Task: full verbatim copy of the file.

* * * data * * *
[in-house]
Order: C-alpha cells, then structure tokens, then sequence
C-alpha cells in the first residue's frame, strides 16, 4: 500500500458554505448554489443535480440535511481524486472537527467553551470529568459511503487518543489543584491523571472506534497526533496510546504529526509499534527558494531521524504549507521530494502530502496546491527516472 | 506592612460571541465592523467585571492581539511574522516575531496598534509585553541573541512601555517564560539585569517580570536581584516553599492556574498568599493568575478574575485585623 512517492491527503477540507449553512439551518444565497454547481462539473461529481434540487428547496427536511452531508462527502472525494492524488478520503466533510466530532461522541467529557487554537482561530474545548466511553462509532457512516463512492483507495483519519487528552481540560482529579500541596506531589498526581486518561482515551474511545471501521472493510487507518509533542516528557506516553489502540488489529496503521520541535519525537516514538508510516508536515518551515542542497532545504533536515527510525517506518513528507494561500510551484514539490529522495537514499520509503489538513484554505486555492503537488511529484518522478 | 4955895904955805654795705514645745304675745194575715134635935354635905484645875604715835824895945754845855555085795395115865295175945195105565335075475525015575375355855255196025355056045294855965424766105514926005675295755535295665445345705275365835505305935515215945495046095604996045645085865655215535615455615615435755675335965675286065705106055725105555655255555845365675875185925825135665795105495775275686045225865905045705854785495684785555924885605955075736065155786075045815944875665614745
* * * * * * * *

[in-house]
Order: C-alpha cells, then structure tokens, then sequence
C-alpha cells in the first residue's frame, strides 16, 4: 500500500458554505448554489443535480440535511481524486472537527467553551470529568459511503487518543489543584491523571472506534497526533496510546504529526509499534527558494531521524504549507521530494502530502496546491527516472 | 506592612460571541465592523467585571492581539511574522516575531496598534509585553541573541512601555517564560539585569517580570536581584516553599492556574498568599493568575478574575485585623 512517492491527503477540507449553512439551518444565497454547481462539473461529481434540487428547496427536511452531508462527502472525494492524488478520503466533510466530532461522541467529557487554537482561530474545548466511553462509532457512516463512492483507495483519519487528552481540560482529579500541596506531589498526581486518561482515551474511545471501521472493510487507518509533542516528557506516553489502540488489529496503521520541535519525537516514538508510516508536515518551515542542497532545504533536515527510525517506518513528507494561500510551484514539490529522495537514499520509503489538513484554505486555492503537488511529484518522478 | 4955895904955805654795705514645745304675745194575715134635935354635905484645875604715835824895945754845855555085795395115865295175945195105565335075475525015575375355855255196025355056045294855965424766105514926005675295755535295665445345705275365835505305935515215945495046095604996045645085865655215535615455615615435755675335965675286065705106055725105555655255555845365675875185925825135665795105495775275686045225865905045705854785495684785555924885605955075736065155786075045815944875665614745